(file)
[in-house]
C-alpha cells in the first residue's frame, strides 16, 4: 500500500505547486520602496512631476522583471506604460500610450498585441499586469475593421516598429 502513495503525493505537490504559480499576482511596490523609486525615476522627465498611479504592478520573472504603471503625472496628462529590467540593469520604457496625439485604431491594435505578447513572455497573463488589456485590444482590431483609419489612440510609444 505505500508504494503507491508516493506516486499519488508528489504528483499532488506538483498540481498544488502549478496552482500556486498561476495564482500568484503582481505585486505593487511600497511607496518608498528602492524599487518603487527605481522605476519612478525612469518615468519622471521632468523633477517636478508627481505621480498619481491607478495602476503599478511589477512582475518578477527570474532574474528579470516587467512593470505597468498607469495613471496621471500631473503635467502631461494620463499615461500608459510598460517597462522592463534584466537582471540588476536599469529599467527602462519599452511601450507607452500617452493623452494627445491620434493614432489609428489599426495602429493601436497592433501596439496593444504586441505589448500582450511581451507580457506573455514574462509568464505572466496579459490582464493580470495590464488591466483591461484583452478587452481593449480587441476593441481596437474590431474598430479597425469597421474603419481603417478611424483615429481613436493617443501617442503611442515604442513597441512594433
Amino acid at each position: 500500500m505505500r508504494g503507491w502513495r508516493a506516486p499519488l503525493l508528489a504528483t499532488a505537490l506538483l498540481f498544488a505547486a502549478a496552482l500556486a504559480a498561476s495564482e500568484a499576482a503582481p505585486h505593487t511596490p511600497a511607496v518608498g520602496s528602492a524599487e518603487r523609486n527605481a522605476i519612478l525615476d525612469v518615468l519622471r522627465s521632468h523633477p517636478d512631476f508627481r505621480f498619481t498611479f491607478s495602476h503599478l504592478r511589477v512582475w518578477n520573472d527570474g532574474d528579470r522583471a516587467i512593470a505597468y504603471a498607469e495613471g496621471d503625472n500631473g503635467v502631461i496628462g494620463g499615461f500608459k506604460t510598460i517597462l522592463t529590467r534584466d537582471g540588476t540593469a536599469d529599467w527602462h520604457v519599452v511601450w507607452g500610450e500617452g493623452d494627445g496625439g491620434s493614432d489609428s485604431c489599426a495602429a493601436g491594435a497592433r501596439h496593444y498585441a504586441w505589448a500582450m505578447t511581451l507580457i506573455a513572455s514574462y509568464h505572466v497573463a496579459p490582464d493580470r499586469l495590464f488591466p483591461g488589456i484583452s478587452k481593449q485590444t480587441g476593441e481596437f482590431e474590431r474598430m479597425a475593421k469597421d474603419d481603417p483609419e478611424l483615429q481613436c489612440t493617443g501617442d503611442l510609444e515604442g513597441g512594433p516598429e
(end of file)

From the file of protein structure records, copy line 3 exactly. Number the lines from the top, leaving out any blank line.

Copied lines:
Amino acid at each position: 500500500m505505500r508504494g503507491w502513495r508516493a506516486p499519488l503525493l508528489a504528483t499532488a505537490l506538483l498540481f498544488a505547486a502549478a496552482l500556486a504559480a498561476s495564482e500568484a499576482a503582481p505585486h505593487t511596490p511600497a511607496v518608498g520602496s528602492a524599487e518603487r523609486n527605481a522605476i519612478l525615476d525612469v518615468l519622471r522627465s521632468h523633477p517636478d512631476f508627481r505621480f498619481t498611479f491607478s495602476h503599478l504592478r511589477v512582475w518578477n520573472d527570474g532574474d528579470r522583471a516587467i512593470a505597468y504603471a498607469e495613471g496621471d503625472n500631473g503635467v502631461i496628462g494620463g499615461f500608459k506604460t510598460i517597462l522592463t529590467r534584466d537582471g540588476t540593469a536599469d529599467w527602462h520604457v519599452v511601450w507607452g500610450e500617452g493623452d494627445g496625439g491620434s493614432d489609428s485604431c489599426a495602429a493601436g491594435a497592433r501596439h496593444y498585441a504586441w505589448a500582450m505578447t511581451l507580457i506573455a513572455s514574462y509568464h505572466v497573463a496579459p490582464d493580470r499586469l495590464f488591466p483591461g488589456i484583452s478587452k481593449q485590444t480587441g476593441e481596437f482590431e474590431r474598430m479597425a475593421k469597421d474603419d481603417p483609419e478611424l483615429q481613436c489612440t493617443g501617442d503611442l510609444e515604442g513597441g512594433p516598429e